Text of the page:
Record start to year for The Coffee Club 25th January 201826 January 2018 – The Coffee Club reported a 50 percent increase over its previous record sales week as the hospitality year got off to a storming start
Video helps Kiwis learn how to buy a franchise 25th January 201824 January 2017 – A new YouTube video is aimed at New Zealanders uncertain about the process of buying a franchise
Caci opens first new franchise for 2018 17th January 2018
Belgian company to buy Laser franchises 12th January 2018
Belgium-based multinational vehicle glass repair business Belron has agreed to buy Australiasia's largest plumbing and electrical services franchise, Laser Group, for an undisclosed sum. Laser was founded in West Auckland by fellow electricians David Clemmett and Pete Bassett and started franchising in 1999, mostly by signing up existing electrical businesses. The company twice won the Westpac Supreme Franchise System of the Year title, in 2005 and 2006, and further expanded by developing Laser Plumbing on a similar platform. The company started franchising in Australia in 2004 and now has 239 franchisees across both countries. Pete Bassett died tragically in 2010.
Belron already owns the Smith&Smith glass business in New Zealand.
The international vehicle glass repair and replacement group, which is part of Belgium-listed D'Leteren, said it had made the acquisition through its subsidiaries O'Brien in Australia and Smith&Smith in New Zealand. The deal is subject to finalisation of a due diligence book checking exercise.
Laser Group, through its members, provides plumbing and electrical services to both business-to-customer and business-to-business customers throughout Australia and New Zealand.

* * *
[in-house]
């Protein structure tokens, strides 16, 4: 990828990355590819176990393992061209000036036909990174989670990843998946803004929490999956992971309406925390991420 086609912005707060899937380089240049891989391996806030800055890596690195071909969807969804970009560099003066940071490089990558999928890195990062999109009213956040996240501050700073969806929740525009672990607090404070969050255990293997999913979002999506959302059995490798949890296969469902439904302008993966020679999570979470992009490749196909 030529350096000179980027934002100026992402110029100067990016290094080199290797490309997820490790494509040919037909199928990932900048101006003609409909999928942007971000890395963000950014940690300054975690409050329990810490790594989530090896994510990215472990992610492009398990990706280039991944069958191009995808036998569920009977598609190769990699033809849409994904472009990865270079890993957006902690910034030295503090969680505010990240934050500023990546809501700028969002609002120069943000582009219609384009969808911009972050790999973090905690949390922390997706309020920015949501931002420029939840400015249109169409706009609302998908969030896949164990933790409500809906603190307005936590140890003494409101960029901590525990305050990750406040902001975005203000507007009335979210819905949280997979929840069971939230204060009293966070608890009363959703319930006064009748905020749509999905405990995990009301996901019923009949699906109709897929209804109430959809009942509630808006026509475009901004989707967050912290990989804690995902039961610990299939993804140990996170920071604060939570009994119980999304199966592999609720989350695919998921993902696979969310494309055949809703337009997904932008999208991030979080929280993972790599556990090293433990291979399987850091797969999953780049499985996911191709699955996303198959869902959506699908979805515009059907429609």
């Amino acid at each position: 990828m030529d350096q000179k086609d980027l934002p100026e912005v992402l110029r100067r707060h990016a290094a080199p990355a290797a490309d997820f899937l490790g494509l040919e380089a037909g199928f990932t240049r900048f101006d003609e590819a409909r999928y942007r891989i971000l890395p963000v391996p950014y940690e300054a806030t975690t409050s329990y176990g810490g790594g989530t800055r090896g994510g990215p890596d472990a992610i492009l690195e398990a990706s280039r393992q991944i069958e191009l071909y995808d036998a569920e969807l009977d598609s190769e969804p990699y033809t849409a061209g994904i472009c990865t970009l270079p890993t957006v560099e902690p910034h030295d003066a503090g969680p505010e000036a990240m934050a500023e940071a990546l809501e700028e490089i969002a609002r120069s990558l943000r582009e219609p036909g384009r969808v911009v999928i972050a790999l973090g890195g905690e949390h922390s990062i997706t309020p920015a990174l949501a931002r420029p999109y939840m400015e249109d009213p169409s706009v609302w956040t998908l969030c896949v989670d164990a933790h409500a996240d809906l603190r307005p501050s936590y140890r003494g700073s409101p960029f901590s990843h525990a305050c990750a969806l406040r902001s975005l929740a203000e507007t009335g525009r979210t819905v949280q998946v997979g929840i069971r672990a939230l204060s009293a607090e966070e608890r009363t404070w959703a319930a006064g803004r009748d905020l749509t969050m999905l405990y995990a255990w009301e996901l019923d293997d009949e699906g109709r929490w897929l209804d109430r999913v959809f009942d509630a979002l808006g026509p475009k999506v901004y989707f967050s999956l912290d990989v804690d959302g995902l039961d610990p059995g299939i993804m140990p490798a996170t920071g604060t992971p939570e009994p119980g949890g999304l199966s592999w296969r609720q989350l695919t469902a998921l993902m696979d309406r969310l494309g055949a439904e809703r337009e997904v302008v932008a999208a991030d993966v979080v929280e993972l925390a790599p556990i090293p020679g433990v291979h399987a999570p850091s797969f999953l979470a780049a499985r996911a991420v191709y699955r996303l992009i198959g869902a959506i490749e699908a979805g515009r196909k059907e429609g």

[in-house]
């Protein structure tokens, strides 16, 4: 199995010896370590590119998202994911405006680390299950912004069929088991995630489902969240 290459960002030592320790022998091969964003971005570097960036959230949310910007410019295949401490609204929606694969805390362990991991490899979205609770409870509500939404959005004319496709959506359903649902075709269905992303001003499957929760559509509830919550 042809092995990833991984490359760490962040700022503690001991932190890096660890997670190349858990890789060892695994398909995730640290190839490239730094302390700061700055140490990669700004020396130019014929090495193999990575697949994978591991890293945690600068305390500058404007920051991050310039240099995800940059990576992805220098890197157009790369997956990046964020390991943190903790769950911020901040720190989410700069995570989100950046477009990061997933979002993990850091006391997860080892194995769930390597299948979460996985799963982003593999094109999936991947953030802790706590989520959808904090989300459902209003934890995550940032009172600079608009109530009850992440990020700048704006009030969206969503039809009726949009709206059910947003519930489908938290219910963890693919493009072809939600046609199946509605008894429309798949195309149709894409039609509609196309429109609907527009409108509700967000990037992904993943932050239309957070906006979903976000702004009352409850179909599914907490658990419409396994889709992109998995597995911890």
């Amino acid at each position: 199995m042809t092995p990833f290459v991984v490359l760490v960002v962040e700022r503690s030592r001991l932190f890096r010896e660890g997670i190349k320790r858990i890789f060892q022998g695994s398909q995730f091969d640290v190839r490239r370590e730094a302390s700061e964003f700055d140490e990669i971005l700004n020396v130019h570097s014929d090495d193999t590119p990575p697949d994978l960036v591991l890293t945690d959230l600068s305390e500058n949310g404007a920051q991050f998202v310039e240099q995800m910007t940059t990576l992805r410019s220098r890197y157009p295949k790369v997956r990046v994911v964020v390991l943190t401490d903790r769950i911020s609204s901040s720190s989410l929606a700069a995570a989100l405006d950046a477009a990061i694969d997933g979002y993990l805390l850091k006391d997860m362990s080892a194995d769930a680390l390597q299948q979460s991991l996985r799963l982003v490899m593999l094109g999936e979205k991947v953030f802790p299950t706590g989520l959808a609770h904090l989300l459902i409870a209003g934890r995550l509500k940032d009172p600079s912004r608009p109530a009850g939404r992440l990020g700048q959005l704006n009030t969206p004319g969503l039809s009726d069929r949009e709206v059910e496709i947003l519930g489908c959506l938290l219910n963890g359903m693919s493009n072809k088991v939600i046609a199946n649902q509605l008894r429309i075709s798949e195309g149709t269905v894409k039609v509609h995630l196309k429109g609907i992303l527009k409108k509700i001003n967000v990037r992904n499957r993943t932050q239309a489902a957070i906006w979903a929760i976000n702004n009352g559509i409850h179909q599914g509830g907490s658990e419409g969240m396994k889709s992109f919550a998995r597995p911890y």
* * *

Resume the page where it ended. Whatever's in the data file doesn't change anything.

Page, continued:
Mad Butcher returns to Leitch family 20th December 2017
Veritas Investments is to sell its Mad Butcher franchisor business to chief executive and former owner Michael Morton and his partner Julie Leitch - daughter of company founder Sir Peter Leitch - for $8 million. This is less than a quarter of what Mr Morton sold it to Veritas for in a reverse listing in 2013, when Veritas paid $40 million for the business - $20 million in cash and $20 million in Veritas shares. Since then, a number of stores have closed or been taken over by the company after experiencing difficult trading conditions and stiff competition from supermarkets. The sale is subject to the approval of Veritas shareholders, which will be sought at a special shareholders' meeting to be held in early 2018.
Veritas hired Bancorp Corporate Finance to manage a sale process for the meat franchisor business and attracted three bids. Morton declared his interest in October and was excluded from board discussions on the sale.
'The independent directors fully support the proposed Mad Butcher sale transaction and recommend that shareholders vote in favour of the resolution to be put to them for the proposed Mad Butcher sale transaction at the special shareholders meeting,' chair Tim Cook said.